Still, loyalty schemes and dedicated mobile apps are not only about personalising communication and rewarding the returning customers. They also give you a chance to create a “one-stop shop” for all your customers’ needs related to your industry and thus, open new revenue streams for your business. To give you an example: if you work in a grocery store chain, you could satisfy all needs revolving around nutrition - from making shopping for food more convenient, through giving the ability to check the quality of products, up to educating your customers on how to eat healthy.
From a business perspective, it’s also an opportunity to promote the producers’ offers without any limitations, such as the actual space available for POS materials in-store. Not to mention that it’s possible to reduce the number of promotional materials and used resources this way, which makes it more sustainable in the long run. We’ll discuss it more in a separate article.
3. Make it count.
The best loyalty solutions are always tailored to your customers. To maximise customer loyalty, then, you should first figure out how your target audiences would benefit from the program, what elements of your current offer appeal to them, and what value can be added. Depending on the industry and specific groups of customers, these elements vary.
That’s one of the reasons why loyalty schemes revolve around various solutions. The different actions that retailers take are, above all:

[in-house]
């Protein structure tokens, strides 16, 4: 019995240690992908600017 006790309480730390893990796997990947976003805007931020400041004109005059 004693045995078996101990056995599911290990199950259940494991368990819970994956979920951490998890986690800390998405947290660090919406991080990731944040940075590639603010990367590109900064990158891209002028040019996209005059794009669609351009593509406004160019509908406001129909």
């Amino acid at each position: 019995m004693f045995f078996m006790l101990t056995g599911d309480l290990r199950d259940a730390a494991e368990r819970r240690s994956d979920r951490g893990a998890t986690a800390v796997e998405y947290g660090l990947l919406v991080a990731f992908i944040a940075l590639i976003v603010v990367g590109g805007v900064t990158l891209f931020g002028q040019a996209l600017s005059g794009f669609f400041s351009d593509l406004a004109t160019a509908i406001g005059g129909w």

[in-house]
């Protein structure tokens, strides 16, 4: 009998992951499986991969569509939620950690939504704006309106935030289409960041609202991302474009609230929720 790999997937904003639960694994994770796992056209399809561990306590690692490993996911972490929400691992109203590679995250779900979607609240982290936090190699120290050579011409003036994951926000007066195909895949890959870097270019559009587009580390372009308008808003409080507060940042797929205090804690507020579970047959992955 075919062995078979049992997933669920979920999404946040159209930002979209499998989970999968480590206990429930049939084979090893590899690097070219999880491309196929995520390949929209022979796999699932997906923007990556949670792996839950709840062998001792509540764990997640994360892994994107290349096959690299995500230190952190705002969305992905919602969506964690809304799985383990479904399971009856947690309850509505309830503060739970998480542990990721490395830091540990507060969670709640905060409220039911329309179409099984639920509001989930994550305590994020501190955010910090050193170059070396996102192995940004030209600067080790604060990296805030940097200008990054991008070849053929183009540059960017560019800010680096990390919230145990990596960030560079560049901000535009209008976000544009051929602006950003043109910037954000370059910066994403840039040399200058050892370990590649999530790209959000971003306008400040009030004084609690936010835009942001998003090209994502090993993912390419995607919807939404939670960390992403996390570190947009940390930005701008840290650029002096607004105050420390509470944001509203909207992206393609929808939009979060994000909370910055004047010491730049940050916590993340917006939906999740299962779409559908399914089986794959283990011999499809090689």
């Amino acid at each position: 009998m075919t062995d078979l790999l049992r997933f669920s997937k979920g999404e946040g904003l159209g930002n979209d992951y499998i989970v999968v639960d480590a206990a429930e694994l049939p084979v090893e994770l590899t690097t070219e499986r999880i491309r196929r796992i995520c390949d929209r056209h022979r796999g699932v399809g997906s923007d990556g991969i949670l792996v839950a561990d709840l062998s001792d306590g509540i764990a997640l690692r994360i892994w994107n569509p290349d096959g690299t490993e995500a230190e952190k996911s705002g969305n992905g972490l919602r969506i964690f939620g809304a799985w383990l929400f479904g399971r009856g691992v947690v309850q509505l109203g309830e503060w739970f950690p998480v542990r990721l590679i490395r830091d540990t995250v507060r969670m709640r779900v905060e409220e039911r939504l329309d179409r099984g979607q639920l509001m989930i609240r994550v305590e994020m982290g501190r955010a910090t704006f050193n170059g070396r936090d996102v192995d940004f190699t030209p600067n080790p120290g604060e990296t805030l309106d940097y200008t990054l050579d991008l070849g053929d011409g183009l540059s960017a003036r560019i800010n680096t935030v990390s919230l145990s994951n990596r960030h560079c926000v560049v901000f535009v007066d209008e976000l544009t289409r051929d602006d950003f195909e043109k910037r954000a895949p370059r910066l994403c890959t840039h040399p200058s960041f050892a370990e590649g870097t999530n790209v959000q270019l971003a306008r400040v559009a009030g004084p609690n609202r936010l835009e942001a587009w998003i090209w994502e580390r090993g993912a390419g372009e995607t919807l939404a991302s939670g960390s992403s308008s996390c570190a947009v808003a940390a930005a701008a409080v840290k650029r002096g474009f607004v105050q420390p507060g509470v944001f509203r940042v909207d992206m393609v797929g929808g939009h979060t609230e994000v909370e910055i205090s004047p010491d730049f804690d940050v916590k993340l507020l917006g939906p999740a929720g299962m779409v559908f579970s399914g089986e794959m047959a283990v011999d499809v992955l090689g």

Creating a points system, which allows frequent customers to earn points that eventually can be exchanged for rewards. It works wonders for quick, inexpensive purchases - provided that the way points are converted is actually simple and intuitive. In fact, there's no point in developing a loyalty program that is difficult to join and to participate in - mostly because customers seem to engage in loyalty programs only if they don’t require a lot of time and effort.
Offering tiered rewards. Typically, a tiered loyalty scheme starts with a small incentive for making an initial purchase. As the customers spend more, the value of the rewards increases as well. This loyalty solution seems to work better with more expensive products and services.
Rewarding loyal customers with special deals & discounts. With tons of data available thanks to a loyalty program, retailers can easily tailor their offers and messages to specific customers. This can be as simple as sending birthday wishes and offering discounts on that day, but loyal customers can also be rewarded in plenty of other ways (see more examples below).
Getting creative with available benefits. Basically, the rewards for loyalty don’t have to be financial. Customers might as well receive free tickets, get invited to relevant events, have access to dedicated offers before anyone else, or even be able to dedicate a percentage of their purchases to charity. Yet again, this depends on what your customers would value more - having tangible rewards, investing in new experiences, or taking stances on social issues they care about.
4. Ensure proper customer experience.
Essentially, what makes your customers want to participate in your loyalty program (and do business with you in the first place) - are not only valuable rewards, but also a convenient shopping experience along the way.
As already mentioned: loyalty schemes, as many online solutions, can easily be accelerated with the use of mobile devices. The key to seamless user experience, though, is to make sure the app and all its features run smoothly.
Apart from that, all your channels, both online and offline, should be integrated with one another. This way, you can create an omnichannel, rather than multichannel experience, and track all your customers’ purchases - no matter if made online or offline.